These risks have prompted calls from environmentalists and concerned citizens to halt new fracked gas projects such as the Atlantic Coast Pipeline and Mountain Valley Pipeline, which have both lost key permits in recent weeks.

"Those who disregard the public's widespread opposition to fracked gas pipelines seemingly always point to how safe they are and closely watched they'll be. Nothing could be further from the truth," the Sierra Club's Beyond Dirty Fuels campaign director Kelly Martin said in an online statement in response to the E&E News article.

"We know we can't expect corporate polluters to look out for our health, but we should be able to count on our enforcement agencies to protect us. Stories like these show exactly why we should never build another fracked gas pipeline, especially when clean, renewable energy sources are abundant and affordable," Martin concluded.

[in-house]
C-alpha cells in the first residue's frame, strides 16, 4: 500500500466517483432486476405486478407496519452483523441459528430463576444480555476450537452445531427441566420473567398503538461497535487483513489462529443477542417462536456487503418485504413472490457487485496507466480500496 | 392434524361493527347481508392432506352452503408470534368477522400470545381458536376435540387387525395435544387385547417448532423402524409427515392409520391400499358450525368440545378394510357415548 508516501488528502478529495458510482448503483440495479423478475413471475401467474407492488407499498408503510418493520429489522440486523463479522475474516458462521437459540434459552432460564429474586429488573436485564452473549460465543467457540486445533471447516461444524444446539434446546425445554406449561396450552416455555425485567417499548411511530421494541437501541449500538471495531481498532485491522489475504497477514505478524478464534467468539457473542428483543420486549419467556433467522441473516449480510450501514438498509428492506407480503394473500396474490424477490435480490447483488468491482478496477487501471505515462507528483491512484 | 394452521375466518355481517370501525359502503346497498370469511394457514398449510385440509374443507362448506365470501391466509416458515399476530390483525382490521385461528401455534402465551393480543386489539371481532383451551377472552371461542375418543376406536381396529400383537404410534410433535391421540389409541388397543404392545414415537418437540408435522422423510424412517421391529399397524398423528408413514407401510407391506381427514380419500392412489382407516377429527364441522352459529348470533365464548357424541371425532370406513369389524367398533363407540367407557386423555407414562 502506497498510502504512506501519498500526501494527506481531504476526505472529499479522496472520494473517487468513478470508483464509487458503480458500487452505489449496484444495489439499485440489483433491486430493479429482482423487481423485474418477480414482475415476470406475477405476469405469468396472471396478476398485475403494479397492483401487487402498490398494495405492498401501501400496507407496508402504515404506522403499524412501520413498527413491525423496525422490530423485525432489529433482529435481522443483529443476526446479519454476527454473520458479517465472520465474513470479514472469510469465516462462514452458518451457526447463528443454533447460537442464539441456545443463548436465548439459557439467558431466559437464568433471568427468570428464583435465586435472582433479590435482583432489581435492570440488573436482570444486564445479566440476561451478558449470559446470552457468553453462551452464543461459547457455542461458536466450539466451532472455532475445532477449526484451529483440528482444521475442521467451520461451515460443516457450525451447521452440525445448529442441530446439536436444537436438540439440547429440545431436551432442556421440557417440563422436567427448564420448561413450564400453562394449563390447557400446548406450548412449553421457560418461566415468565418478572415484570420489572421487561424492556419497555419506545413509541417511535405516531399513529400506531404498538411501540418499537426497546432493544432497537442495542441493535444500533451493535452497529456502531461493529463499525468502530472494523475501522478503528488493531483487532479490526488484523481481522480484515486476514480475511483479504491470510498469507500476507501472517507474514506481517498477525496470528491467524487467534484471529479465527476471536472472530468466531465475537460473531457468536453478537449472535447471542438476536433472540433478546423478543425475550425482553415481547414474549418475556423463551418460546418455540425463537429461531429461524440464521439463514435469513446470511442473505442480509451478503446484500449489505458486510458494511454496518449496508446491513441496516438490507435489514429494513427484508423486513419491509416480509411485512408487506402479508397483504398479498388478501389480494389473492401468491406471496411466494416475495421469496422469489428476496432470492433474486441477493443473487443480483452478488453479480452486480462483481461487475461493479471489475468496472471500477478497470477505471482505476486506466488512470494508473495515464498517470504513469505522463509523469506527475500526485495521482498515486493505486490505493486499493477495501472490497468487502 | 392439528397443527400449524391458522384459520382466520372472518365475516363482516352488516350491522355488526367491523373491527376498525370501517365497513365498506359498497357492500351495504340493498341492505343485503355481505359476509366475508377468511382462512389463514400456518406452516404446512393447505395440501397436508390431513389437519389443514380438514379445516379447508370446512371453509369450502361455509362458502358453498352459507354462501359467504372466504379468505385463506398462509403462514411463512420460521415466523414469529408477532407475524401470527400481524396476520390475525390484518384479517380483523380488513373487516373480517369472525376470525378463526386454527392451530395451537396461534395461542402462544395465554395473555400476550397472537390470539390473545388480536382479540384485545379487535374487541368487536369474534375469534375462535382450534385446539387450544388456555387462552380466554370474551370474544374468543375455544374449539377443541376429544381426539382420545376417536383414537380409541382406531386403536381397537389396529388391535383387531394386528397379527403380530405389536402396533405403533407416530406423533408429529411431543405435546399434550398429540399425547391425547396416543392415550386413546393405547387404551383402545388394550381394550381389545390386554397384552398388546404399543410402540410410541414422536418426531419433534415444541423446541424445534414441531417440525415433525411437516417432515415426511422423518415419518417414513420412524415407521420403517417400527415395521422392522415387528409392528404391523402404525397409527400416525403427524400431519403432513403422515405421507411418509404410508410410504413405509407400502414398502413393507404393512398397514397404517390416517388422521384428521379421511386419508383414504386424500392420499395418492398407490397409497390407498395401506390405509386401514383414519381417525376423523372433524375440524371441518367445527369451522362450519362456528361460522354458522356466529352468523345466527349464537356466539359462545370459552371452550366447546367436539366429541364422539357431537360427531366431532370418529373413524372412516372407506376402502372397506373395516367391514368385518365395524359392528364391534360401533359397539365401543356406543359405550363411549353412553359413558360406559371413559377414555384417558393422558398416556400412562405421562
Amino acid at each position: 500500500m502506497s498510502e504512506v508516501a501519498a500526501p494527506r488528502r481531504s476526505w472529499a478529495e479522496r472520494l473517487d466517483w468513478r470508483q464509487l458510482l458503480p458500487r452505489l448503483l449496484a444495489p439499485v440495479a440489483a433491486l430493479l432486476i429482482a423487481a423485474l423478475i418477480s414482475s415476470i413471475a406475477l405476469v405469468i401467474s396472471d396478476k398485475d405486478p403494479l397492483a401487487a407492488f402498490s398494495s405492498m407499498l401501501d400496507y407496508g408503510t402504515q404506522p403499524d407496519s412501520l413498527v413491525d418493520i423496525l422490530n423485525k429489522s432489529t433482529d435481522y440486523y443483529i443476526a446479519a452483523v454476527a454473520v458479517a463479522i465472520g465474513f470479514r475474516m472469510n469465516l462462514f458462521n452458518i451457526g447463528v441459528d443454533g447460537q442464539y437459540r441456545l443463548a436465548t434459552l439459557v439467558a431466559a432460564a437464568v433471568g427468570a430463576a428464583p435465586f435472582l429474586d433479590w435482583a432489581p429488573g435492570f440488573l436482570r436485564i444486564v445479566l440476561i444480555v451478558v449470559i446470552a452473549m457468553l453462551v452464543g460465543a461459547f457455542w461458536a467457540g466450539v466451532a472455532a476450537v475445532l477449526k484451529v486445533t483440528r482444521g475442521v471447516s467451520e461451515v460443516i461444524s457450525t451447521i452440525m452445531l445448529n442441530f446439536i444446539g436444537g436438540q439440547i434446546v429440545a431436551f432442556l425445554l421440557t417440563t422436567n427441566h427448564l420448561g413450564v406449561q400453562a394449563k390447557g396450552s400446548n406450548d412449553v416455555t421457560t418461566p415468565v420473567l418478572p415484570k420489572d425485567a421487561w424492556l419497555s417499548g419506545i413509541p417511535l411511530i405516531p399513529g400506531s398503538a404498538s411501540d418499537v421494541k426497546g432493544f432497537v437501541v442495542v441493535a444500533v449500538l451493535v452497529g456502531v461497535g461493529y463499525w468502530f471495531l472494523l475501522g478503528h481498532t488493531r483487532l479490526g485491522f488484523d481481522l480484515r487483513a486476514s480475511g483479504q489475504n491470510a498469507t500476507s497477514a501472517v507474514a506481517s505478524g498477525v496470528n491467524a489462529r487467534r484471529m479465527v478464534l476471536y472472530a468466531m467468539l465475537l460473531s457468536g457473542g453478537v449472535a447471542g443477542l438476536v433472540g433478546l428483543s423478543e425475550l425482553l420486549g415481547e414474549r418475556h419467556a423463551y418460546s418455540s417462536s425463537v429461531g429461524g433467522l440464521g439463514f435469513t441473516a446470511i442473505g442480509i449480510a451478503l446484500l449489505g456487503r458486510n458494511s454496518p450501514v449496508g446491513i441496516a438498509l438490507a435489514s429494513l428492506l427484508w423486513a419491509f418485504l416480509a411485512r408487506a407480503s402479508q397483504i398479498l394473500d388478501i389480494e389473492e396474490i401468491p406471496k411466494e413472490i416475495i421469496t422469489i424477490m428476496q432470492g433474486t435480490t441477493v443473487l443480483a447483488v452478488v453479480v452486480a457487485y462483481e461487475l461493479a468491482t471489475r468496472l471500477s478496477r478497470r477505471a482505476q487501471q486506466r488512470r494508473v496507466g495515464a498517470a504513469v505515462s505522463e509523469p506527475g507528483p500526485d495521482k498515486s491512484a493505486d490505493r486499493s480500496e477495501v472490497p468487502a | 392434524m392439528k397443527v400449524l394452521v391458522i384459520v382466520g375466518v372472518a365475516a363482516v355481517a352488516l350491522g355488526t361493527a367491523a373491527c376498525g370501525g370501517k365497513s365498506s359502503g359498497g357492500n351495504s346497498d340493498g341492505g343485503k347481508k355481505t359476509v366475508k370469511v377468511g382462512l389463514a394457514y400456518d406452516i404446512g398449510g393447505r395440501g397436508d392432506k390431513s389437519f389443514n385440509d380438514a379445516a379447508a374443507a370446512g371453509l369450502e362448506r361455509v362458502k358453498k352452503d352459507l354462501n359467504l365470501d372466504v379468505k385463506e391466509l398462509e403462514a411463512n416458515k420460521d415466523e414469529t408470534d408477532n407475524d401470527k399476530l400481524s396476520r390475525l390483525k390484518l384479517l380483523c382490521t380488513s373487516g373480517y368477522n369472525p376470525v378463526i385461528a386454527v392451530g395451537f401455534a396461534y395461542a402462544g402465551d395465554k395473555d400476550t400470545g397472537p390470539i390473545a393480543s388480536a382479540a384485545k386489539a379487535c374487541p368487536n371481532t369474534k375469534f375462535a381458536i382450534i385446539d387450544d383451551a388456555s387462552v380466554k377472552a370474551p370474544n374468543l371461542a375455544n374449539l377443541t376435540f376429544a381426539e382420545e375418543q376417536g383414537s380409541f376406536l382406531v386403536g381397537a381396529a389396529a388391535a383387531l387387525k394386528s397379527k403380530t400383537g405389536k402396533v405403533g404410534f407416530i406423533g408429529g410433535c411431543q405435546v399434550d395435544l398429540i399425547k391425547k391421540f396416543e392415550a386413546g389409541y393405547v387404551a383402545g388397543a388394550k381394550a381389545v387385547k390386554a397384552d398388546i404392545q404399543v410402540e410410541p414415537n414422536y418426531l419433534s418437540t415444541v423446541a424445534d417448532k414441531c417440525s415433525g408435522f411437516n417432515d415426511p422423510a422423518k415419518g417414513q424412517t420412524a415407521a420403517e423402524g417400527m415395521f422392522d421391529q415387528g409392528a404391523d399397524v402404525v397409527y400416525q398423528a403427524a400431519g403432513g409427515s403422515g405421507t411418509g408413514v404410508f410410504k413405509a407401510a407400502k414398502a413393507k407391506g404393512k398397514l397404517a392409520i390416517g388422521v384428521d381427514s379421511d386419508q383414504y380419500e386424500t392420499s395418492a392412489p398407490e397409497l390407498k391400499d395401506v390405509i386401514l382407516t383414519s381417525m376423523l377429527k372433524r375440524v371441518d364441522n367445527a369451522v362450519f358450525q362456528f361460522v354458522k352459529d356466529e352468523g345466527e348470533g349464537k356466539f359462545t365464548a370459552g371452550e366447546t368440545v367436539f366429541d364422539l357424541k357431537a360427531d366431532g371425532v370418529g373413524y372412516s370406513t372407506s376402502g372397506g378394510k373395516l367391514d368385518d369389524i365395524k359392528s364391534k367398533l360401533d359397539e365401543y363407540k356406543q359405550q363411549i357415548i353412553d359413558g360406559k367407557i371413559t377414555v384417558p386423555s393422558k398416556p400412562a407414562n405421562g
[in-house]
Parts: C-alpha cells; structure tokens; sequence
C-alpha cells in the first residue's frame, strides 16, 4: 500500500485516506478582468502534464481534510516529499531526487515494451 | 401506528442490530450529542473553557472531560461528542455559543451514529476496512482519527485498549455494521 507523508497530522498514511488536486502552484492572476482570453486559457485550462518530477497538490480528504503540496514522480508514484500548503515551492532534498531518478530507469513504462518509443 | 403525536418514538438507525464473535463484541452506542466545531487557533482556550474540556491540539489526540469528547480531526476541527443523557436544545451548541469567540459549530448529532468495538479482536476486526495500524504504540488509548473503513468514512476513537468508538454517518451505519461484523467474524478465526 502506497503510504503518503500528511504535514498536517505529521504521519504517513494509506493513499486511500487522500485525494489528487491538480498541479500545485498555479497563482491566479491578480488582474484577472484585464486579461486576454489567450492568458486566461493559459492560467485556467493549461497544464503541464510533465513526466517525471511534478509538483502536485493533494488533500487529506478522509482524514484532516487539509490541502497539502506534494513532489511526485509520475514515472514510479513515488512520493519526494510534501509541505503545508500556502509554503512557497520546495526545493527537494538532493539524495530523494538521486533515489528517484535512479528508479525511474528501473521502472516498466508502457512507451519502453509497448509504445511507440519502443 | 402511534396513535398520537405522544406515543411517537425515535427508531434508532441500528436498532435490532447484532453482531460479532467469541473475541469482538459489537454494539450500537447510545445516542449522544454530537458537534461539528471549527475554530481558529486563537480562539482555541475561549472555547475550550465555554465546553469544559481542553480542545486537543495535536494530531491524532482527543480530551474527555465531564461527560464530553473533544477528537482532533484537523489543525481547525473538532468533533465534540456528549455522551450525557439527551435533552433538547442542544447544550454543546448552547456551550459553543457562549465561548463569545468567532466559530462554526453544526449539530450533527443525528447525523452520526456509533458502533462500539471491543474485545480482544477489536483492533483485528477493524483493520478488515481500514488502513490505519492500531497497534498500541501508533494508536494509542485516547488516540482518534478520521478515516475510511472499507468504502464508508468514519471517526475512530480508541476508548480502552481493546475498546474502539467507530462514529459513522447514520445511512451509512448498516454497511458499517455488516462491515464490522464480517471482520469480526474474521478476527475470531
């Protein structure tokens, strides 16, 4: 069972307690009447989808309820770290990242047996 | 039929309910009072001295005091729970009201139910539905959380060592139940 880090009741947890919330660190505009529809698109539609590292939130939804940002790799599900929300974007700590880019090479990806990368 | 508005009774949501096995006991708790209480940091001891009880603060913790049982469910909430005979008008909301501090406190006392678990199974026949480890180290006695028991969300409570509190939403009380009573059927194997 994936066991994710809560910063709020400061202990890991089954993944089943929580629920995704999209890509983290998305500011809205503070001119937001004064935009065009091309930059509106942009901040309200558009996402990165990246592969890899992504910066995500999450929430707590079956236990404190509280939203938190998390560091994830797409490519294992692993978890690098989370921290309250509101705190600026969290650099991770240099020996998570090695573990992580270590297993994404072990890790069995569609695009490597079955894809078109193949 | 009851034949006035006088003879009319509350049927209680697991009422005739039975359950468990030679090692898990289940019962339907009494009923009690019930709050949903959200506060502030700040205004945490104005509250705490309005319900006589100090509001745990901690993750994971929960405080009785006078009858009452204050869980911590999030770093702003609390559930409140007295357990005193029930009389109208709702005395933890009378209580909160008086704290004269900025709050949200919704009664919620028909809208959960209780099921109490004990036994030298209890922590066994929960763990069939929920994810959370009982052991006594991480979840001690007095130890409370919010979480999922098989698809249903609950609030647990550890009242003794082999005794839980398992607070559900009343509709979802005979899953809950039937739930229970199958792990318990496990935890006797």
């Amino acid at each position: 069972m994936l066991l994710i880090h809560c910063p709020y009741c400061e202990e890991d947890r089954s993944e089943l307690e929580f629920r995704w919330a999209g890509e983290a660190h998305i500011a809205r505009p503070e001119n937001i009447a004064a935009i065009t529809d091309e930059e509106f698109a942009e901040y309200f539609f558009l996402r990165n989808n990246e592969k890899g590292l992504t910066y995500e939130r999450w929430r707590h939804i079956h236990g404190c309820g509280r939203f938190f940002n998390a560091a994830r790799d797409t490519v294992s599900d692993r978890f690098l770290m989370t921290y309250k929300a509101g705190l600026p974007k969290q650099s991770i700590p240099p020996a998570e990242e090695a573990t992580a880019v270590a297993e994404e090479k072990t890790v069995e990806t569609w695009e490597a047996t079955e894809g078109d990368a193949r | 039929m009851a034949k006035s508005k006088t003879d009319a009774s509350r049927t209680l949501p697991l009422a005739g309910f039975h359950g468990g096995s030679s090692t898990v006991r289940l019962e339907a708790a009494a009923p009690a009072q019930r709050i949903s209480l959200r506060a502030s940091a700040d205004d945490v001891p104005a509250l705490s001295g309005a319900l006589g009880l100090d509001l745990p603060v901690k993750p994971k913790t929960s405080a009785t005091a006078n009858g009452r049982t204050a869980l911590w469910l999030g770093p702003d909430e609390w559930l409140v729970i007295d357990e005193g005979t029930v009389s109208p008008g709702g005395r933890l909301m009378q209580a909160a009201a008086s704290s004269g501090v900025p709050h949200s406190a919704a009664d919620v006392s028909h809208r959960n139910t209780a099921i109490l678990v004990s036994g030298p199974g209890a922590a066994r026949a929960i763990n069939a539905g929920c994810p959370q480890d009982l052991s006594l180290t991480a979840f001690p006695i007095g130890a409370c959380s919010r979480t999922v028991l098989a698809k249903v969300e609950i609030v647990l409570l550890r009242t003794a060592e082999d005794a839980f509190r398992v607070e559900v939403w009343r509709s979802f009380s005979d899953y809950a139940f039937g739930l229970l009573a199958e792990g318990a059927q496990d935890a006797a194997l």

Show Comments ()

EcoWatch Daily Newsletter

Climate change activists gather in front of the stage at the Extinction Rebellion group's environmental protest camp at Marble Arch in London on April 22, on the eighth day of the group's protest calling for political change to combat climate change. TOLGA AKMEN / AFP / Getty Images

Extinction Rebellion, the climate protest that has blocked major London thoroughfares since Monday April 15, was cleared from three key areas over Easter weekend, The Guardian reported.

Read More Show Less
Pexels

By Alina Petre, MS, RD (CA)

Veganism refers to a way of living that attempts to minimize animal exploitation and cruelty. For this reason, vegans aim to exclude all foods containing meat, poultry, fish, eggs, dairy and honey from their diet (1).

Read More Show Less
Sponsored
American farmers use chlorpyrifos, a pesticide tied to brain and nervous system issues, on crops such as apples, broccoli, corn and strawberries. Stephanie Chapman / Flickr / CC BY 2.0

By Jessica Corbett

In a ruling welcomed by public health advocates, a federal court on Friday ordered the Trump administration to stop stalling a potential ban on a pesticide linked to brain damage in children, giving regulators until mid-July to make a final decision.